Travel Tips for Completing the North American Waterfowl Slam | Field & Stream

Travel Tips for Completing the North American Waterfowl Slam

Packing a gun case for travel hunting

Bard's gun case, packed with essentials.

Andrew Hetherington

If you aspire to complete the North American Waterfowl Slam, plan on a lot of travel. Beyond that, here are a few helpful tips from Mike Bard, the slam man himself. Read the full story behind Bard's slam here.

Case Study: Rip the foam out of your hard-shell gun case. Line the bottom with a full day’s worth of clothing, then set in your gun, binoculars, and other fragile items on top. Next, line the top of the case with a set of outerwear, ensuring it’s all packed snug. Airlines tend to delay regular luggage, but firearms are flagged as “must fly,” so you have a better chance that your gun case will arrive without issue.

Social Network: Many of Bard’s ducks and geese came through a loose network of waterfowlers, who trade advice, hunts, and even gear online, all in pursuit of knocking a few more birds off the list. You can do this, too: Build a network of other hunters, offer to take them out to your spots, and opportunities will happen. Well-traveled hunters are the best guys to ask for recommendations on outfitters in places like Alaska where you have to hire a guide.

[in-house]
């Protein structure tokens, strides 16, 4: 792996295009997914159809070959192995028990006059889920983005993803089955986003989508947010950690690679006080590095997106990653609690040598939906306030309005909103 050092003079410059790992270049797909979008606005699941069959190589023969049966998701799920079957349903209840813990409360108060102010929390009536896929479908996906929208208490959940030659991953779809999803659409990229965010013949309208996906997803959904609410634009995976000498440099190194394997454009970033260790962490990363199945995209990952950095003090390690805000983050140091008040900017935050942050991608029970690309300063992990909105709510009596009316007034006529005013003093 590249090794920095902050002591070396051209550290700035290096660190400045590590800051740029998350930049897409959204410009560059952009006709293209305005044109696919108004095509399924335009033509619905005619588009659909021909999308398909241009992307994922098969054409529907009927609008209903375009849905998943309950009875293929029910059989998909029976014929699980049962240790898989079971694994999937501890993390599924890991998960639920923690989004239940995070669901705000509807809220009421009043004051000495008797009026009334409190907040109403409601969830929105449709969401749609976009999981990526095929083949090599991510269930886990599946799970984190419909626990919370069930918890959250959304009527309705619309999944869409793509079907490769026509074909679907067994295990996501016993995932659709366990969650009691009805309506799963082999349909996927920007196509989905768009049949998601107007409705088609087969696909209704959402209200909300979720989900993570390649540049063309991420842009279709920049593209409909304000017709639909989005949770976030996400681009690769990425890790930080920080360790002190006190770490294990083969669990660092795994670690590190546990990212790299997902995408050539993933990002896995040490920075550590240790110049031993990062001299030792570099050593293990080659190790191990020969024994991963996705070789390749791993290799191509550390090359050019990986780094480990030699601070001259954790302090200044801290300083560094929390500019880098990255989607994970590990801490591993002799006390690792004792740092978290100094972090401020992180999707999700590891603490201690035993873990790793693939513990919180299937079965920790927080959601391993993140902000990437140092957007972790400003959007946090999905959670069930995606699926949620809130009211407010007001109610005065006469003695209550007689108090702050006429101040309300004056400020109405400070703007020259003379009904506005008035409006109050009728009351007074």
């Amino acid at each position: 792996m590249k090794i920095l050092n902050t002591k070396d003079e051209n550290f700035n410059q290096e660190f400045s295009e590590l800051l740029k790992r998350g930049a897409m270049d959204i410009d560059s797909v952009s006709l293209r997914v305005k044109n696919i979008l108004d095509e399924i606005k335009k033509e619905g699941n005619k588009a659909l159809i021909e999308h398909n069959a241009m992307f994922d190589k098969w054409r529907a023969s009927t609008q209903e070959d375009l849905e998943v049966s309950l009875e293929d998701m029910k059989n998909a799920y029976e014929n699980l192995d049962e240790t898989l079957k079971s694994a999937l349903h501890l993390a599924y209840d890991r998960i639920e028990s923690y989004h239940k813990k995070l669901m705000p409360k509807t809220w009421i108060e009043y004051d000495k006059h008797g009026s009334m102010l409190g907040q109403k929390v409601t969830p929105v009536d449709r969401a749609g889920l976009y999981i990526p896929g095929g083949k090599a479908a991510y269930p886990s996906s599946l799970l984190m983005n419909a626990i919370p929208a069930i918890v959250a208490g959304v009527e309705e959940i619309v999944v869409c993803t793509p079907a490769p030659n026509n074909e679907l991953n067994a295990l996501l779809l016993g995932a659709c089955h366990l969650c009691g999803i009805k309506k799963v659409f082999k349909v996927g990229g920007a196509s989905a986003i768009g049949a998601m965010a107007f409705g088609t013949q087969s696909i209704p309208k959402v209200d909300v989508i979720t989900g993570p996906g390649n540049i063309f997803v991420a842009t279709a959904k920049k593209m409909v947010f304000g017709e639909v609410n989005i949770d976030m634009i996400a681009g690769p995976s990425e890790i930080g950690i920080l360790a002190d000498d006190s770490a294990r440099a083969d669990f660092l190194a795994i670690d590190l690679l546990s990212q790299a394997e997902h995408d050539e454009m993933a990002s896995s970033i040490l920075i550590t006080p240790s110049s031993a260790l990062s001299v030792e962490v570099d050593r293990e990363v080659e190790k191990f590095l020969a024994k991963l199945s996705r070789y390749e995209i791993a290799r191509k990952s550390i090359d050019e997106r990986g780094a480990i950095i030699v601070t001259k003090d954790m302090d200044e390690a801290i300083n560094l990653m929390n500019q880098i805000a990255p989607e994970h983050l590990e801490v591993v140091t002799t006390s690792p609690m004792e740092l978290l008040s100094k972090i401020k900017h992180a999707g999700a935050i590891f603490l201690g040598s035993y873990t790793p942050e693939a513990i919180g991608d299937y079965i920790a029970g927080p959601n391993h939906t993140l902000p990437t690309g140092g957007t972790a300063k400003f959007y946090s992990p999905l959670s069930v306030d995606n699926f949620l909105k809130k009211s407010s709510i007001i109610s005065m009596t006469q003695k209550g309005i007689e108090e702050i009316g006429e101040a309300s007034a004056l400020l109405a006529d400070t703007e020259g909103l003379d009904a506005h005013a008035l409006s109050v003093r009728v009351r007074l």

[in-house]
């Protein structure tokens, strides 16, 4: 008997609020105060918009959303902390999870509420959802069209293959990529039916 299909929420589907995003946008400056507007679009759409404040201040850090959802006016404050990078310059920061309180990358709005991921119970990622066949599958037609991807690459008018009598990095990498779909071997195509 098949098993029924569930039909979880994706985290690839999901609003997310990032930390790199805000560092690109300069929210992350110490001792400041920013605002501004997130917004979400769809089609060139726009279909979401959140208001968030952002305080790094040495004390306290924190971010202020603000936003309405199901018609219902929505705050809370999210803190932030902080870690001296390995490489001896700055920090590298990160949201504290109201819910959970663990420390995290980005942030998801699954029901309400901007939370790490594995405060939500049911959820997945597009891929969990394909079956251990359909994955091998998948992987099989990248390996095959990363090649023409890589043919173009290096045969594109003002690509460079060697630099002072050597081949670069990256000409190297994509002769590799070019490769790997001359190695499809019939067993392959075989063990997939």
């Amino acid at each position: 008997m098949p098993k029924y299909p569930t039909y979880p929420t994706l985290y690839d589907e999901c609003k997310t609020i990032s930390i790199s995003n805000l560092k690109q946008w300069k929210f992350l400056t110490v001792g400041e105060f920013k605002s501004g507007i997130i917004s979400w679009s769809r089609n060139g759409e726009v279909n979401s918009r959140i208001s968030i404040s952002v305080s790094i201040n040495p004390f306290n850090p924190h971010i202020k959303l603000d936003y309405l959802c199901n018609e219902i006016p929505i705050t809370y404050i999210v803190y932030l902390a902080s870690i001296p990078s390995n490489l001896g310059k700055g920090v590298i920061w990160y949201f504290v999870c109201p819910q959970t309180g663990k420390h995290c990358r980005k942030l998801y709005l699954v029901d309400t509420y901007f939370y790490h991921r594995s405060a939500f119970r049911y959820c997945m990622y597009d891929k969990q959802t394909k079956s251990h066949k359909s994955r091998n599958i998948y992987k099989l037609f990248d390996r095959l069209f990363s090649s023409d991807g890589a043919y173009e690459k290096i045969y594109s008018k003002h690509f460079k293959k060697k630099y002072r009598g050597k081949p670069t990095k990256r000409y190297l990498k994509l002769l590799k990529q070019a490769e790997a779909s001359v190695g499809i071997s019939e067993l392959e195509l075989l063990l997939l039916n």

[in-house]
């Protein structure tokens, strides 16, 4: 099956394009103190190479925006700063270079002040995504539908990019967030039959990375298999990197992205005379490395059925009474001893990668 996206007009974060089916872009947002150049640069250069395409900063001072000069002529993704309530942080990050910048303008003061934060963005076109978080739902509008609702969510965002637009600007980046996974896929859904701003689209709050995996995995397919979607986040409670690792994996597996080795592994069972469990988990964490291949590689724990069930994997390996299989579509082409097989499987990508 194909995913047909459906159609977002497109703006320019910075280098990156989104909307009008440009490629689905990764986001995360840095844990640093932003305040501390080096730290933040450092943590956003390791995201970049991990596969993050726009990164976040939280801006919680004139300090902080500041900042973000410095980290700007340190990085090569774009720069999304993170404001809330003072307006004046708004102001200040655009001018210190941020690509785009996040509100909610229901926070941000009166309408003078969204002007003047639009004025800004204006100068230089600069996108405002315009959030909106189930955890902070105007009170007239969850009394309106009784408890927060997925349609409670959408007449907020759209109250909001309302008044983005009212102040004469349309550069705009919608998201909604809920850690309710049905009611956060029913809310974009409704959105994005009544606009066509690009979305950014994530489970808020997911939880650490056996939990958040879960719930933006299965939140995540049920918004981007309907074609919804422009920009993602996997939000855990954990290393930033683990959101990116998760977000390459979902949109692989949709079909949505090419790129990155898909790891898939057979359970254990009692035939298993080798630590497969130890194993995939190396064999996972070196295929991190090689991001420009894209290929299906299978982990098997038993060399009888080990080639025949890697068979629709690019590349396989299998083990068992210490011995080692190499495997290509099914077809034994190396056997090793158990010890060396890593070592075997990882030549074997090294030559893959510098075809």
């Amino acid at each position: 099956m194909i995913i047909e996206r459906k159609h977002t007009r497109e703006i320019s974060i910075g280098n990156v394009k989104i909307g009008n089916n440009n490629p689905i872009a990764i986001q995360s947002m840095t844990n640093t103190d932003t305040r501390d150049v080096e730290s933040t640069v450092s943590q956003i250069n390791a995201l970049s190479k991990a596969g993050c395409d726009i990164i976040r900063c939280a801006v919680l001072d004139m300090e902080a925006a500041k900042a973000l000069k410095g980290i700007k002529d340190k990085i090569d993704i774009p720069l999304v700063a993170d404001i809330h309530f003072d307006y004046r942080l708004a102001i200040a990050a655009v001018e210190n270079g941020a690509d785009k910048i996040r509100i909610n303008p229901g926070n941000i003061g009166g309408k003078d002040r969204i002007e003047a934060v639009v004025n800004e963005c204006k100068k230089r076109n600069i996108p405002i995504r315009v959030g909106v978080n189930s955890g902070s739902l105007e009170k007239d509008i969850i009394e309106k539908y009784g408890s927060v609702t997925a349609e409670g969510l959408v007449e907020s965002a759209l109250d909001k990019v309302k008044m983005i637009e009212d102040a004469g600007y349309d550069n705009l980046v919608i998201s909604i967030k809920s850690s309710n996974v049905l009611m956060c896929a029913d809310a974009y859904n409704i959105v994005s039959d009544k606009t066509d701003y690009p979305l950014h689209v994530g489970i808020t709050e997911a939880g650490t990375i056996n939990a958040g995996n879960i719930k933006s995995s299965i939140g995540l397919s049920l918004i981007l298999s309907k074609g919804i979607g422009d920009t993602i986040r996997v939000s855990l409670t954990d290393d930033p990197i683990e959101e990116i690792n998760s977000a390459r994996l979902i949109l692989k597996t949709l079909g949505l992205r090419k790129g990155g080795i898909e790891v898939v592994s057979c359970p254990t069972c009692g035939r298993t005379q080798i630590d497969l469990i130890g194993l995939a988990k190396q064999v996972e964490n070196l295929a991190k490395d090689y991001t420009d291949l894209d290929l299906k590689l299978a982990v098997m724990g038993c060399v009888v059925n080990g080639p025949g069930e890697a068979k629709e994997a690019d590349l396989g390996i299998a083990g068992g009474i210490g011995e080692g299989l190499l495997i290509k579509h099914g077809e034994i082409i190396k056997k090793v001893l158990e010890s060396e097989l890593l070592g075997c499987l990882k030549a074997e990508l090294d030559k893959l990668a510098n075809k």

Trophy Luggage: When Bard shoots one for the wall, he dabs away any blood and mud with a cotton rag, then double-bags the bird in two 1-gallon Ziploc bags, which he carries into the field. Bard’s taxidermist, Tim Schloss (tim​schloss​­taxidermy.com), says to forget storing birds in panty hose, which can twist feathers, or wrapping them in newspaper, which draws away moisture. As soon as possible, get the bird into a freezer. Bard travels with his frozen birds as a carry-on in a soft-sided cooler.

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